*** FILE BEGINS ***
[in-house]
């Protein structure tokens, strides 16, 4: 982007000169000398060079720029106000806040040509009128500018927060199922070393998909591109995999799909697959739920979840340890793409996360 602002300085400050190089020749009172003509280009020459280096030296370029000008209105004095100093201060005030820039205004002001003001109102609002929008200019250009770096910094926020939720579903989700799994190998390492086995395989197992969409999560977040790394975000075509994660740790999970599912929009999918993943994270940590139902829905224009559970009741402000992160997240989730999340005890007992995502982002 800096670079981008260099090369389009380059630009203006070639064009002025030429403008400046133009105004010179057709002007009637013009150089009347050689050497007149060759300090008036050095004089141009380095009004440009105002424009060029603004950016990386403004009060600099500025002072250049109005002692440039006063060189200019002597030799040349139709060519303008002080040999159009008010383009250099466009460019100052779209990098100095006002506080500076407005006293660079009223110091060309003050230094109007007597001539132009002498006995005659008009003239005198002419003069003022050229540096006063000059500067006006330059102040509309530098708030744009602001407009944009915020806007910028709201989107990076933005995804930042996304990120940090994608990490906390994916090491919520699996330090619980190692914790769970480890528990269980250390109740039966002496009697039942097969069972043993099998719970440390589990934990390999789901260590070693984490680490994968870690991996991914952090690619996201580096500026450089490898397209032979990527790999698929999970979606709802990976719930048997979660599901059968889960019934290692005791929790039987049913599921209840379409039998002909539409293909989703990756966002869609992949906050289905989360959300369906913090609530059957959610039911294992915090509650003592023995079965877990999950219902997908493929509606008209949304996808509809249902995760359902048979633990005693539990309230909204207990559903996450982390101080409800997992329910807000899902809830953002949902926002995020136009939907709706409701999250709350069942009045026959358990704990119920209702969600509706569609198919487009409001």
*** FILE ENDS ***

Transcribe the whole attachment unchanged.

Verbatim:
[in-house]
């Protein structure tokens, strides 16, 4: 982007000169000398060079720029106000806040040509009128500018927060199922070393998909591109995999799909697959739920979840340890793409996360 602002300085400050190089020749009172003509280009020459280096030296370029000008209105004095100093201060005030820039205004002001003001109102609002929008200019250009770096910094926020939720579903989700799994190998390492086995395989197992969409999560977040790394975000075509994660740790999970599912929009999918993943994270940590139902829905224009559970009741402000992160997240989730999340005890007992995502982002 800096670079981008260099090369389009380059630009203006070639064009002025030429403008400046133009105004010179057709002007009637013009150089009347050689050497007149060759300090008036050095004089141009380095009004440009105002424009060029603004950016990386403004009060600099500025002072250049109005002692440039006063060189200019002597030799040349139709060519303008002080040999159009008010383009250099466009460019100052779209990098100095006002506080500076407005006293660079009223110091060309003050230094109007007597001539132009002498006995005659008009003239005198002419003069003022050229540096006063000059500067006006330059102040509309530098708030744009602001407009944009915020806007910028709201989107990076933005995804930042996304990120940090994608990490906390994916090491919520699996330090619980190692914790769970480890528990269980250390109740039966002496009697039942097969069972043993099998719970440390589990934990390999789901260590070693984490680490994968870690991996991914952090690619996201580096500026450089490898397209032979990527790999698929999970979606709802990976719930048997979660599901059968889960019934290692005791929790039987049913599921209840379409039998002909539409293909989703990756966002869609992949906050289905989360959300369906913090609530059957959610039911294992915090509650003592023995079965877990999950219902997908493929509606008209949304996808509809249902995760359902048979633990005693539990309230909204207990559903996450982390101080409800997992329910807000899902809830953002949902926002995020136009939907709706409701999250709350069942009045026959358990704990119920209702969600509706569609198919487009409001």